With vision but shorn of populism
As has always been the case in the past, most of us wanted the finance minister to present a popular budget this time as well. After all, the economy is doing well again and the government has more money in its coffers. But she disappointed. What is worse is that her entire budget speech hardly contained anything that could be an input for an eye-catching headline. If the broad underlying themes and objectives of the budgets presented by the minister so far during her tenure are anything to go by, a clear departure from the past is visible: no playing to the gallery and a clear refusal to play the role of a super ‘mai baap’ by announcing tax and debt reliefs, handouts and sops to keep vote banks happy and opinion-leaders delighted.
Strategy in the aftermath of Covid pandemic
Even long after the enactment of the FRBM Act in 2003 whose main aim was to ensure inter-generational equity in fiscal management, the political class of the country was not fully aware that the use of the fiscal for short-term political expediency would prove to be time-inconsistent. The appearance of the Covid-19 pandemic in March 2020 and its virulent spread subsequently in successive waves causing widespread death and distress, particularly in the rural and semi-urban areas. This laid bare the glaring inadequacy and inefficiency in India’s social and economic infrastructure, building and maintaining which are the direct responsibility of the government. Nonetheless, the pandemic has, perhaps, caused a shift in the strategic thinking in the government leading to a realisation that the country needs fiscal and macroeconomic buffers to deal with shocks such as this. If true, this realisation should cause the government and the RBI to pursue a countercyclical fiscal, monetary and regulatory policies.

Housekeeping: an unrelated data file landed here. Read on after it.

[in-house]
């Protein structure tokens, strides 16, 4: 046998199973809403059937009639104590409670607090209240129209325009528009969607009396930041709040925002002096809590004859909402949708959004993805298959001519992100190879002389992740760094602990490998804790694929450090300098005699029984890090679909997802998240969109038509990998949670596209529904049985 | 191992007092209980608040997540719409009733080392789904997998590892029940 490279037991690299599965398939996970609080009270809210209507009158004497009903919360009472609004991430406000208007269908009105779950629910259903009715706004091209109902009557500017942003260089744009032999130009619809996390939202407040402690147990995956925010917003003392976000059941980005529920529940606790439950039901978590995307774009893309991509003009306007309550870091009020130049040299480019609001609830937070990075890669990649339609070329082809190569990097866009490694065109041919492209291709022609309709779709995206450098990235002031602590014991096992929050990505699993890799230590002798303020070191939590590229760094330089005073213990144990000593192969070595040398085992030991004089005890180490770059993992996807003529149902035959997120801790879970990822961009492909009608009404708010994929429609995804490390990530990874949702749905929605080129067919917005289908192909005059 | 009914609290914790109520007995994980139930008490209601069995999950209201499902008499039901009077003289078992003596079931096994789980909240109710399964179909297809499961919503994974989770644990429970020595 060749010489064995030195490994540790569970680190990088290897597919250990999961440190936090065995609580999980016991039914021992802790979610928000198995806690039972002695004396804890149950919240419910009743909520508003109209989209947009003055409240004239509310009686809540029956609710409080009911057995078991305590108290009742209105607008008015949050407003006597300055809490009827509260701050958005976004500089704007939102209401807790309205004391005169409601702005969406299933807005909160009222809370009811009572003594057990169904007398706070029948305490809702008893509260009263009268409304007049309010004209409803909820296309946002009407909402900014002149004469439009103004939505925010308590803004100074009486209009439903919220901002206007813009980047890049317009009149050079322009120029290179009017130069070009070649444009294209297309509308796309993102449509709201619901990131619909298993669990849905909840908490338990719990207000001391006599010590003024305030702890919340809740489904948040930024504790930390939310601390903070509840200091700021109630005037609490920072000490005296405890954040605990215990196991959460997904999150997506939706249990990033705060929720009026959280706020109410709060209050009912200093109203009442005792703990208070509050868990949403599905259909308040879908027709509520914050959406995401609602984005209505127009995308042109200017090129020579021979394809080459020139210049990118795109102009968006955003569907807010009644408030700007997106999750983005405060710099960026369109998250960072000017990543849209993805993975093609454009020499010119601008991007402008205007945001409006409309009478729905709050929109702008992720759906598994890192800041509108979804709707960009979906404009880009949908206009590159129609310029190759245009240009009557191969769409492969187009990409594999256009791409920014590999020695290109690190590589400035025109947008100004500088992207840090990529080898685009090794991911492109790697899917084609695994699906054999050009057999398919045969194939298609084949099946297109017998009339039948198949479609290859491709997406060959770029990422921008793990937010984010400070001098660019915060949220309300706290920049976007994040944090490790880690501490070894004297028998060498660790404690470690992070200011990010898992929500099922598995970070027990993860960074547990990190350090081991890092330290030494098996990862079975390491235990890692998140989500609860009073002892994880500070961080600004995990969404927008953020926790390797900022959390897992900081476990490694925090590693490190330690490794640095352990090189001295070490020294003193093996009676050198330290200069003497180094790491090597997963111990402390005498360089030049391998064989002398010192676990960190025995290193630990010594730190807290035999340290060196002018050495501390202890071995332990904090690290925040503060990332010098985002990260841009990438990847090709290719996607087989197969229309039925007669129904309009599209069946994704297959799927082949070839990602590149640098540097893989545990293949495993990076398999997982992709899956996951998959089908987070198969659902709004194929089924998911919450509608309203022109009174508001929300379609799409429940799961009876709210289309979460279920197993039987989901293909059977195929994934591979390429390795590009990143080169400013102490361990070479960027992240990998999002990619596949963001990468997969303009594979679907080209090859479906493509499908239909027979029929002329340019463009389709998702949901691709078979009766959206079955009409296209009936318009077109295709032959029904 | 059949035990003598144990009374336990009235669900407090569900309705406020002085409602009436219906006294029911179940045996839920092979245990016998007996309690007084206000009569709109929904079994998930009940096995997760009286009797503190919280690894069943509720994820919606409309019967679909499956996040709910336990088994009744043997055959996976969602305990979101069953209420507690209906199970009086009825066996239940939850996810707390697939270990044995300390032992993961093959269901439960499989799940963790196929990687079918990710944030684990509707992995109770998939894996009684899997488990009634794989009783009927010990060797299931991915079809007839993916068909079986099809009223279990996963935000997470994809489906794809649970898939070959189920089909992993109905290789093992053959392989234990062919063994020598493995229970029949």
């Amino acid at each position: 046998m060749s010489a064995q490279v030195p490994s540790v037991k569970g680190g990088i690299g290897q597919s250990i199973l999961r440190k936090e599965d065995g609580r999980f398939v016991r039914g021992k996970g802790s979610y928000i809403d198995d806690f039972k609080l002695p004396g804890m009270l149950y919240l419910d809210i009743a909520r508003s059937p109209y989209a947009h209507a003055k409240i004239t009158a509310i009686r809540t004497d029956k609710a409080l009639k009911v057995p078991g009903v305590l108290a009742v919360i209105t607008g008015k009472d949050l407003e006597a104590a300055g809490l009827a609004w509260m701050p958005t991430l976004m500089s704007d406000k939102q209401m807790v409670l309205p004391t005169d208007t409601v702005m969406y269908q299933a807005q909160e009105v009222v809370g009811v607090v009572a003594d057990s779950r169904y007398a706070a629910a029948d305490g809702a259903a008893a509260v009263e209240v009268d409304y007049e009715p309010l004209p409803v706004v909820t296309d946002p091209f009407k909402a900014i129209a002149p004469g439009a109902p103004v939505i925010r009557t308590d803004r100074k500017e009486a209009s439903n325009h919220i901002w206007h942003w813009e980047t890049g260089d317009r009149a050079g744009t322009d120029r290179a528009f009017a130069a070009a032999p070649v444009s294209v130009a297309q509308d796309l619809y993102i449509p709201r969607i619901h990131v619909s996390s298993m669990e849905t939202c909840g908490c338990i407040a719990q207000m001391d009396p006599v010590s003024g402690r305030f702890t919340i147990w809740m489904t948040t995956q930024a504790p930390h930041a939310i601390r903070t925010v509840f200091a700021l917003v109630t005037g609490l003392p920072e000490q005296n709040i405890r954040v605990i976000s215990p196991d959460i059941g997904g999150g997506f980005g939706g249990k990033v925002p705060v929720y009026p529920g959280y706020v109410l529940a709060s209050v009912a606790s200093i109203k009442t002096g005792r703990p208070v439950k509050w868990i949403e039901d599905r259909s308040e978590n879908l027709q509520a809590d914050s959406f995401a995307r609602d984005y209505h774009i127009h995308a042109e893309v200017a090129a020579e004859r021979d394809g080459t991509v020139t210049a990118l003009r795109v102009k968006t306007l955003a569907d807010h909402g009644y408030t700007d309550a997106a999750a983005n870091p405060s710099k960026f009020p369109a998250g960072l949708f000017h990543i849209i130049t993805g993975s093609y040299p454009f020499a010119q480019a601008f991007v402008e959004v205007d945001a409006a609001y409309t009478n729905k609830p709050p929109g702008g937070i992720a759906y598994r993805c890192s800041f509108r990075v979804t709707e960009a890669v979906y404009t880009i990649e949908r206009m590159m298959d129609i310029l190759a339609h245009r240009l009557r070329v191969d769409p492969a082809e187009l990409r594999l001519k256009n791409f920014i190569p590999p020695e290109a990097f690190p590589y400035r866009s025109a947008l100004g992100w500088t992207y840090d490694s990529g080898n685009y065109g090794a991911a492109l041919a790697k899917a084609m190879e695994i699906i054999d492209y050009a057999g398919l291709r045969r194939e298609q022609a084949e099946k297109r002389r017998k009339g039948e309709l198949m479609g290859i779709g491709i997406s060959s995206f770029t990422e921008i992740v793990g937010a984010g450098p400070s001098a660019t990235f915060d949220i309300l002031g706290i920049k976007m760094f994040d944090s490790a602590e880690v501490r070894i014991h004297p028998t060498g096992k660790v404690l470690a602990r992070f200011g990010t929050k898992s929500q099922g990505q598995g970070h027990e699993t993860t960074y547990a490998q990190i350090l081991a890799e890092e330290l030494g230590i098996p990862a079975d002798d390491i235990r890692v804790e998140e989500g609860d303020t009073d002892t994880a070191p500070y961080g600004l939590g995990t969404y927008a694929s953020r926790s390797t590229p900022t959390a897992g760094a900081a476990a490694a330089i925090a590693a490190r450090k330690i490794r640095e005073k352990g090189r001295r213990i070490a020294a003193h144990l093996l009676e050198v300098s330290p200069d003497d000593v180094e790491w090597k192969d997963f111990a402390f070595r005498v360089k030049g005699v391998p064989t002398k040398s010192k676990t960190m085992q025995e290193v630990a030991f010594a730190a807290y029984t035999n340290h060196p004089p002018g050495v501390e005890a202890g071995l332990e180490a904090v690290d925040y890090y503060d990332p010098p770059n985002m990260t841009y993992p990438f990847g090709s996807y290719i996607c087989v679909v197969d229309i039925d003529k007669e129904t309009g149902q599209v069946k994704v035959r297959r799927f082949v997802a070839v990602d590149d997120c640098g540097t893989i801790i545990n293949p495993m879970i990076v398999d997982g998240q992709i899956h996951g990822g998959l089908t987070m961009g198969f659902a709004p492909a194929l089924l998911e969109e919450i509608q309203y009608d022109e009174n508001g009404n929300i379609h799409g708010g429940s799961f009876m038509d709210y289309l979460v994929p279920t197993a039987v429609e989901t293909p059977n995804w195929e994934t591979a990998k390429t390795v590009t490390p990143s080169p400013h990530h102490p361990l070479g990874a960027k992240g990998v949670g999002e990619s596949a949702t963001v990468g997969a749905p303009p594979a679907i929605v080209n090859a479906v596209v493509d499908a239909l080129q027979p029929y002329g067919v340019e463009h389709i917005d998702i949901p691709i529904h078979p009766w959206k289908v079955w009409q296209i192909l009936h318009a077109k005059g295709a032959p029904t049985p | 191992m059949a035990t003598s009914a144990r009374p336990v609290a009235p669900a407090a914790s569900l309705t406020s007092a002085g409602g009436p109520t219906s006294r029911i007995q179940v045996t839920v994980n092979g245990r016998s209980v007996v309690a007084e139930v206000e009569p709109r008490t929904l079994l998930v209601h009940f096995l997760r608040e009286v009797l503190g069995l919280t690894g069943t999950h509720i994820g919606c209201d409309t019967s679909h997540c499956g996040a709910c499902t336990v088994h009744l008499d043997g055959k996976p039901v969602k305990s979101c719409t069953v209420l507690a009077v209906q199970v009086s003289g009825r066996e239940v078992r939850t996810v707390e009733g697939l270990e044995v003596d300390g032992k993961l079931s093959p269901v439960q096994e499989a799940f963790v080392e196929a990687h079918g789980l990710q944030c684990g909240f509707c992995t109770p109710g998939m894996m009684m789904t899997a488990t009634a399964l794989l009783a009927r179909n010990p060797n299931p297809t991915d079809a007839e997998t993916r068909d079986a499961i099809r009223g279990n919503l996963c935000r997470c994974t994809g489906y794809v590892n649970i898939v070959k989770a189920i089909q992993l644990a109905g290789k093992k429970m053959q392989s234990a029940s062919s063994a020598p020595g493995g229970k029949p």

No playing to the gallery and a clear refusal to play the role of a super ‘mai baap’ by announcing tax and debt reliefs, handouts and sops
In parallel, the current political establishment seems of the view that the creation of economic opportunities on a sustainable basis for the poor and middle-income groups combined with welfare spending for their long-term financial and social resilience would reap much higher electoral benefits for it than freebees and reliefs would. One is able to read the budget for 2022-23 more meaningfully, when viewed from this perspective.
To be sure, there are other valid perspectives as well. The bond market expected the fiscal deficit in the revised estimate to be lower than 6.9 per cent, given the spurt in tax collection, a fact which the minister showcased in her speech. Another source of some disappointment was no announcement in the budget on the inclusion of Indian government securities in global bond indices. The yield of the benchmark 10-year government security rose by a whopping 20 basis points to 6.86%, as a consequence. A nearly 32 per cent increase in the net market borrowing requirement for 2022-23 also caused considerable discomfort.
Capital spending revival
One distinguishing feature of this budget is in its big emphasis on capital spending/public investment in infrastructure and other projects and its strong belief that this will ‘crowd in’ private investment which has been very lacklustre for some years now. The multiplier impact of a public investment-led investment cycle on output, employment and demand in 2022-23 and beyond will be enormous, it avers. The government is asserting that public investment has a pivotal role to play now in nurturing growth and taking it to a higher trajectory in a sustainable manner.